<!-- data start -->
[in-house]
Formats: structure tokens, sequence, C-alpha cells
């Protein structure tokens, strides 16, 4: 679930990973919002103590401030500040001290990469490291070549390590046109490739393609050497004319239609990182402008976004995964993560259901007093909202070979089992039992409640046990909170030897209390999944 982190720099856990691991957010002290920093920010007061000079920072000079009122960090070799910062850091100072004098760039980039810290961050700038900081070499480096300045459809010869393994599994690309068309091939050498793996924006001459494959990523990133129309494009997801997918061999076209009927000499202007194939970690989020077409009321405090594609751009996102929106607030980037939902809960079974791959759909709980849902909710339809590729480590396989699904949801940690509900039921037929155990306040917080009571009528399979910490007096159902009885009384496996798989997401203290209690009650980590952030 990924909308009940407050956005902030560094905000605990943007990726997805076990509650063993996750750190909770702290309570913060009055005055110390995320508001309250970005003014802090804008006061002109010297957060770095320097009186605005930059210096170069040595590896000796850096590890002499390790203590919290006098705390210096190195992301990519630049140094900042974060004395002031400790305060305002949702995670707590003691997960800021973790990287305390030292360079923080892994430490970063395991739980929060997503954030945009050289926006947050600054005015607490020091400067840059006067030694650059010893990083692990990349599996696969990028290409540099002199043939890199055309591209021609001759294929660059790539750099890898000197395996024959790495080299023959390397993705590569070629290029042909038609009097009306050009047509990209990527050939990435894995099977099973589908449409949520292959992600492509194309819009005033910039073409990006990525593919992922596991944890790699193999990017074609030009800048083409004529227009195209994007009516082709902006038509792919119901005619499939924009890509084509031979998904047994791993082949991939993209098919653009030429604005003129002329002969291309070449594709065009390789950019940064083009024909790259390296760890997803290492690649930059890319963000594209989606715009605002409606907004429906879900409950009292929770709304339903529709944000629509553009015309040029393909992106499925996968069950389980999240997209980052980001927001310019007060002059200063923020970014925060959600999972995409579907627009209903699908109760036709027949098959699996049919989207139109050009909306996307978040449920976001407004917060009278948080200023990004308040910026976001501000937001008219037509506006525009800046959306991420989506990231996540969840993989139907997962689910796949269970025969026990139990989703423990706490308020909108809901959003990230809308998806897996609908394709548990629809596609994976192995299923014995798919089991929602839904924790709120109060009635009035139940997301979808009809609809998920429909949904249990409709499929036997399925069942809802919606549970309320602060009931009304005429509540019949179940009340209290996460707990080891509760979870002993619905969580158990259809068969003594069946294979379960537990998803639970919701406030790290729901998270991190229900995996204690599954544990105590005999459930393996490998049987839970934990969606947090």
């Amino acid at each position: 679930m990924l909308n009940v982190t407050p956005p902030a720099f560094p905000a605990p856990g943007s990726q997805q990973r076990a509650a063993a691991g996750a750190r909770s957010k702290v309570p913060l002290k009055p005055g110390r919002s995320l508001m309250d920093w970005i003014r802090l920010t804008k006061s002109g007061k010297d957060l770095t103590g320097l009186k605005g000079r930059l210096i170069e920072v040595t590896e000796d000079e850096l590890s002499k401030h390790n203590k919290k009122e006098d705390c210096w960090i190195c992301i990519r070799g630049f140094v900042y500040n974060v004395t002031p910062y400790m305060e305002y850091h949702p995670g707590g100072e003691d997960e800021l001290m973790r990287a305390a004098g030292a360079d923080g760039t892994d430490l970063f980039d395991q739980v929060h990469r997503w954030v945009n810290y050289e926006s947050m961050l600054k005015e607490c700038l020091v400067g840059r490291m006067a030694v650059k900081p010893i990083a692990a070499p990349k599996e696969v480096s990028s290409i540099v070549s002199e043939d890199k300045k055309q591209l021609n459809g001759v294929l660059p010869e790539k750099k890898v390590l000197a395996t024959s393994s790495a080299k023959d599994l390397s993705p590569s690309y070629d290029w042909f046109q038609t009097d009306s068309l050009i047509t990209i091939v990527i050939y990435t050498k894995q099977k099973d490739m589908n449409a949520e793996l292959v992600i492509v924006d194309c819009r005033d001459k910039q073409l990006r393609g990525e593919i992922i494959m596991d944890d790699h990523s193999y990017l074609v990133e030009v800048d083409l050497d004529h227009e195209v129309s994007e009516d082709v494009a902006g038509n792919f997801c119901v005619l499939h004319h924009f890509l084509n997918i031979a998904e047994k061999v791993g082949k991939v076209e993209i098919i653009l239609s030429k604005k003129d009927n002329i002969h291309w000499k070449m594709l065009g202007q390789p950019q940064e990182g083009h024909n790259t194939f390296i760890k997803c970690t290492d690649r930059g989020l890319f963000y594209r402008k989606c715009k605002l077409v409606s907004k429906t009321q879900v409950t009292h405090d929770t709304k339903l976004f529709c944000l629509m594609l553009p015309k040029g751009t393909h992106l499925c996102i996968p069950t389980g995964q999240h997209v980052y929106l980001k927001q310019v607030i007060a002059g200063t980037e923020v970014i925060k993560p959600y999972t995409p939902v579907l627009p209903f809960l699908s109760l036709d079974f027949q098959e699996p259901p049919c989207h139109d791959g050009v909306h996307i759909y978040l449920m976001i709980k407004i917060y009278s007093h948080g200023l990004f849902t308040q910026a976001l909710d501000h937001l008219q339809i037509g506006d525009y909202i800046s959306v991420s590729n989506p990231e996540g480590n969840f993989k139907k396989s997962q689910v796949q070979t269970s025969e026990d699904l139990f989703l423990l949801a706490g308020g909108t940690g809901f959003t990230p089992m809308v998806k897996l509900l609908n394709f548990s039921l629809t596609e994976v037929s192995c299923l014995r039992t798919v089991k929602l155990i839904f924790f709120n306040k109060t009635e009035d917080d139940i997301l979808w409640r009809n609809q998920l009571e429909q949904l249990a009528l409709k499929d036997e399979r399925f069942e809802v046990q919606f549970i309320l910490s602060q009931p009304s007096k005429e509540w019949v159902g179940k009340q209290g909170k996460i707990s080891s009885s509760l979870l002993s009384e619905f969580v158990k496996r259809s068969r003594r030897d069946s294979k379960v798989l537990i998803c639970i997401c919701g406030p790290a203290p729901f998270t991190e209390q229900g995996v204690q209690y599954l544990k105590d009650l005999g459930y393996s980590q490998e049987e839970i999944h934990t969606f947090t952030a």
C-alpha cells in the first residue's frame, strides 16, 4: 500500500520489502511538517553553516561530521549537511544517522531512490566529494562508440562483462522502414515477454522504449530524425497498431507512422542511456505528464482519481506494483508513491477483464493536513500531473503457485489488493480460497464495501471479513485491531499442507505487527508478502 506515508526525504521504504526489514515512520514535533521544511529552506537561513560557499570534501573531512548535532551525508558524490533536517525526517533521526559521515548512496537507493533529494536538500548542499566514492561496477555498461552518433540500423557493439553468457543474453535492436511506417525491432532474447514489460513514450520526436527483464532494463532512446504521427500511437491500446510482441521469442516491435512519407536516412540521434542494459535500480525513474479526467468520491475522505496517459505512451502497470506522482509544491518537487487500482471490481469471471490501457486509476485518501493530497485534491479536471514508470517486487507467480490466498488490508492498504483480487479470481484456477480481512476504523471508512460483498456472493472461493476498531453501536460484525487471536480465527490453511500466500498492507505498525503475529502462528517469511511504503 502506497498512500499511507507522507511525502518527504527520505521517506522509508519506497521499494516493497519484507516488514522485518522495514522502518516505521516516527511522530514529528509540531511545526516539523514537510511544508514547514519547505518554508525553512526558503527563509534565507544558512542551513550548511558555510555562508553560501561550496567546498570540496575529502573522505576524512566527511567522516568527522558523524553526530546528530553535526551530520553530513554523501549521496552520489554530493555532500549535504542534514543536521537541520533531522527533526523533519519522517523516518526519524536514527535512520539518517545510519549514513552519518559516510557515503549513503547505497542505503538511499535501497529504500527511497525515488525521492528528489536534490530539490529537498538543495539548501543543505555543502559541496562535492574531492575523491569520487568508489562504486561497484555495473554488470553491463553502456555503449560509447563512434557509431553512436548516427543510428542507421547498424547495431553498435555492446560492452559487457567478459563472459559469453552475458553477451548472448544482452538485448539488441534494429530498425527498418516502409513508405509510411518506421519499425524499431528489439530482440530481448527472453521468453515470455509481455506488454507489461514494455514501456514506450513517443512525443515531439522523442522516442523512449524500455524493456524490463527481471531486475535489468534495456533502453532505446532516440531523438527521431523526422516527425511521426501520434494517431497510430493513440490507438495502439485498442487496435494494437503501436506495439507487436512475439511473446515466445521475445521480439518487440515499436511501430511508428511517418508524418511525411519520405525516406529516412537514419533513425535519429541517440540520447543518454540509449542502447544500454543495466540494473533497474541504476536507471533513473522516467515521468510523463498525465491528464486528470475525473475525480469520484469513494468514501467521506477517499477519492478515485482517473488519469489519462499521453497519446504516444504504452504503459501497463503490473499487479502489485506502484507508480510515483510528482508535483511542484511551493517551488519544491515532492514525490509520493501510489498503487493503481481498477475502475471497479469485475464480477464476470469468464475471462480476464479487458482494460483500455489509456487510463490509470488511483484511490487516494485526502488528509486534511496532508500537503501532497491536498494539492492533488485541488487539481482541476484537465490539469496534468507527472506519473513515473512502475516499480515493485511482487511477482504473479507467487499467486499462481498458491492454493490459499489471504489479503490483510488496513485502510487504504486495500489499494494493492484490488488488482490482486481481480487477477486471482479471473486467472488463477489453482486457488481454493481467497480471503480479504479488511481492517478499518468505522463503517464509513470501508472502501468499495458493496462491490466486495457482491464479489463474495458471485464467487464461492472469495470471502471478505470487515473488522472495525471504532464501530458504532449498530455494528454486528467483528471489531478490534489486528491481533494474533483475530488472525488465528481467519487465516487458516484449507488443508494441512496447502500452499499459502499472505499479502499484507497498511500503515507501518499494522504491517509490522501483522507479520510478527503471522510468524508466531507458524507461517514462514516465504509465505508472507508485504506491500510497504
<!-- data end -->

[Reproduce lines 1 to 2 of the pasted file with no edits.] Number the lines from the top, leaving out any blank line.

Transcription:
[in-house]
Formats: structure tokens, sequence, C-alpha cells